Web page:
Dylan Kwasniewski is the definition of cool. Circa 1950s flop-top haircut that is cut short on the sides. Just 18 years old and with a seemingly bright future driving fast cars.
You want him to lose his cool, even if just a little bit?
Just mention how racing in the West is viewed by NASCAR fans in the East.
“I would just get ticked,” Kwasniewski said. “We’ve got Jimmie Johnson, who’s from California. And then we’ve got Kyle Busch and Kurt Busch coming from Las Vegas. And we’ve got Brendan (Gaughan), and hopefully I’ll be able to follow in their footsteps and do good as well. It shows we’ve got extraordinary talent out here. We can race with the best of the best in this sport, and it doesn’t segregate us just because we’re on the West Coast.”
Drivers such as Kwasniewski are making fans all over the country take notice of the West. More specifically, fans are having to recognize Las Vegas as the new hotbed of NASCAR.
Four Las Vegas drivers compete in the organization’s top two series, Sprint Cup and Nationwide.
All four are in their hometown this week with NASCAR returning to Las Vegas Motor Speedway. The Boyd Gaming 300 Nationwide race is Saturday, and the Kobalt 400 Cup event is Sunday.
And all four — Kyle Busch in both series, Kurt Busch in Cup, and Gaughan and Kwasniewski in Nationwide — come in with careers on the upswing. That was evident in the weekend’s first event at Daytona when three Las Vegas drivers finished in the top eight of the Nationwide race, and Kyle Busch challenged for the Daytona 500 before a crash on the final lap ended what chances he still had left.
“We’re all kind of heading in the right direction,” Kyle Busch said. “One of these days, we’d love to be able to bring a championship back to Vegas. I know Kurt’s done it once. If Kurt can’t do it again, hopefully it’s me.”
How did Las Vegas become such a hub for racers?
Gaughan, 38, said the seeds were sown before LVMS opened in 1996, when he used to race on the same property where the 1½-mile speedway now stands.
When LVMS was built, the facilities allowed racing to truly flourish by providing a training ground. None is more important than the three-eighths-mile oval at the Bullring.
“It is all possible on the NASCAR side now because of how well the Bullring does,” Gaughan said. “If you don’t have a good Legend car program, you don’t have a good Late Model, a good feeder series, you’re not going to give these kids chances to get here. Vegas has a great short track with the Bullring. Everything is done well.”
The Busch brothers were the trailblazers. They not only found their way to NASCAR’s top levels but also won when they arrived.
Kurt Busch, 35, became the first Chase champion when he won the Cup title in 2004. He has won 24 Cup races overall and has finished in the top 10 of the final standings six times.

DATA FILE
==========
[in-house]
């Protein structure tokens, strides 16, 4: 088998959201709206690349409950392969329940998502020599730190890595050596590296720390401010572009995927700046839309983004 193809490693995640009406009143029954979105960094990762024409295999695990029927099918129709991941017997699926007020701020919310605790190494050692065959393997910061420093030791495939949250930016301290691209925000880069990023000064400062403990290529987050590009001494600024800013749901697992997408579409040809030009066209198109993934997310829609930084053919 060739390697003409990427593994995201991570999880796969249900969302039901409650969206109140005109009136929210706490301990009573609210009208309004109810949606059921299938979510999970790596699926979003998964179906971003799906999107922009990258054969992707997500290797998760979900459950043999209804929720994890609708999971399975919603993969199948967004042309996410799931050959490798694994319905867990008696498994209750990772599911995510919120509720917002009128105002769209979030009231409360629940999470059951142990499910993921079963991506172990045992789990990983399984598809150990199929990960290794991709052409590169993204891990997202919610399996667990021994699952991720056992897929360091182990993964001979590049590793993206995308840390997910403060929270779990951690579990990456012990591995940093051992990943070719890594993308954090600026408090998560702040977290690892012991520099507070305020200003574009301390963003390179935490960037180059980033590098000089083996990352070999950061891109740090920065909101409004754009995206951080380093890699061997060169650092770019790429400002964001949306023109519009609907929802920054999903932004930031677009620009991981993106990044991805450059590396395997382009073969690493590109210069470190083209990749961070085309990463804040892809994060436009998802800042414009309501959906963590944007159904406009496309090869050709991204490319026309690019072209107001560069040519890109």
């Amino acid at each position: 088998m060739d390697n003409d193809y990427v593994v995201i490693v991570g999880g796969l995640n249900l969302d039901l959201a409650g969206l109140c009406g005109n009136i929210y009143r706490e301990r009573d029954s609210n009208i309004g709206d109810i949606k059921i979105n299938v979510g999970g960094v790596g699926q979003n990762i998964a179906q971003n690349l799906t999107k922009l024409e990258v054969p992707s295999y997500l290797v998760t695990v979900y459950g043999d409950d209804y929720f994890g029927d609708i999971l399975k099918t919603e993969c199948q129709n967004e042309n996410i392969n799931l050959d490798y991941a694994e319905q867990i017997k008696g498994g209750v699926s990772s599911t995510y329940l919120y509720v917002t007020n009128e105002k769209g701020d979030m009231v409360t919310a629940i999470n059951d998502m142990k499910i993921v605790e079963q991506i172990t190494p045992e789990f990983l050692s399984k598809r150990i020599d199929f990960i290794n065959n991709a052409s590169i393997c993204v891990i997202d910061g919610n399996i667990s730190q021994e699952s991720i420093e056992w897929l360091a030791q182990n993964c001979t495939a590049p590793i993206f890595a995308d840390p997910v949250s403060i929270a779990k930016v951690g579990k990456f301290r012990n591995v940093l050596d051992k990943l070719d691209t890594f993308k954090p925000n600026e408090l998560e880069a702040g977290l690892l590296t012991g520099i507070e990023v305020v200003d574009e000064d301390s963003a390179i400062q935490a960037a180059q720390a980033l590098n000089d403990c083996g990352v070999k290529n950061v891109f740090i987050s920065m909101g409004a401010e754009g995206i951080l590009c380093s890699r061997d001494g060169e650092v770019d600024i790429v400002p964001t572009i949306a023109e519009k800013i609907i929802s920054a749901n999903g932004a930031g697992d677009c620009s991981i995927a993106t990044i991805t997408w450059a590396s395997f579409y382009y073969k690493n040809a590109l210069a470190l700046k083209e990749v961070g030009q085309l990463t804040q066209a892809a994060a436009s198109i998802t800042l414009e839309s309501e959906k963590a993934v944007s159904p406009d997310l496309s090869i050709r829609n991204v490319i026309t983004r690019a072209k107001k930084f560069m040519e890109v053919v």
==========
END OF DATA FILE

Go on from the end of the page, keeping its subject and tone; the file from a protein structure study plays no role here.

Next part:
“Being the first one out of Vegas and in a big-time contract, I didn’t know how long I was going to last,” Kurt Busch said. “I asked (his employer) the Las Vegas Valley Water District for a leave of absence for 12 months just in case racing didn’t work out and that my bubble could’ve popped. So I pushed hard. Jack Roush put his arm around me, but at the same time, it upset a lot of veterans in our sport. It started a tough road from an image perspective.”
Kyle Busch, 28, still seeks his first Cup title, but has won 28 races and last season finished a career-best fourth in the standings. He also dominates Nationwide, having won 64 races.
The Busches brought their own style, which sometimes created problems and negative media attention, but also has helped bring a different flair to NASCAR.
“Kurt Busch and Kyle are pure showmen,” former champion and current Fox broadcaster Darrell Waltrip said. “They really go out there and put on a show. That’s one of the things I like about them, is they’re entertainers.”
Kwasniewski appears to be next in line to follow the Busches.
He is coming off two seasons in which he became the first driver to win the West and East K&N Pro Series championships. Kwasniewski won the pole for the Nationwide race at Daytona two weeks ago, then finished eighth.
Then there is Gaughan, whose career was in jeopardy before experiencing a rebirth last season with a seventh-place finish in the Camping World Truck Series. That led to a Nationwide ride in a Richard Childress Racing car.
The quality coming out of Las Vegas is nearly unmatched, with no other city churning out this many top racers.
Not even Charlotte. The state of North Carolina, in fact, has just three native drivers competing in Cup.
From a historical perspective, Las Vegas most closely matches Owensboro, Ky., which in the first decade of this century placed five drivers in the top two levels. Another driver from the town of about 55,000, Waltrip, won three Cup championships in the 1980s.
“There’s always a trailblazer, somebody that sets the pace and has a bunch of guys try to follow him,” Waltrip said. “The way it worked for me, people always said, ‘If you can win at Nashville, you can win anywhere.’ Well, I dominated Nashville. I owned that place.”
And because people noticed that success, Waltrip said, that led not only to his breakthrough with NASCAR but also for those who followed.
Las Vegas is undergoing a similar process, and how long the run lasts remains to be seen. But it’s this Southern Nevada city that unexpectedly has become home to NASCAR talent.
“Las Vegas has been a bigger race town than it ever was given credit for,” Gaughan said before reciting popular events going back about 40 years. “There’s a lot of racing that happened in Vegas, but it wasn’t the scale that NASCAR brings.”
Contact reporter Mark Anderson at firstname.lastname@example.org or 702-387-2914. Follow him on Twitter: @markanderson65.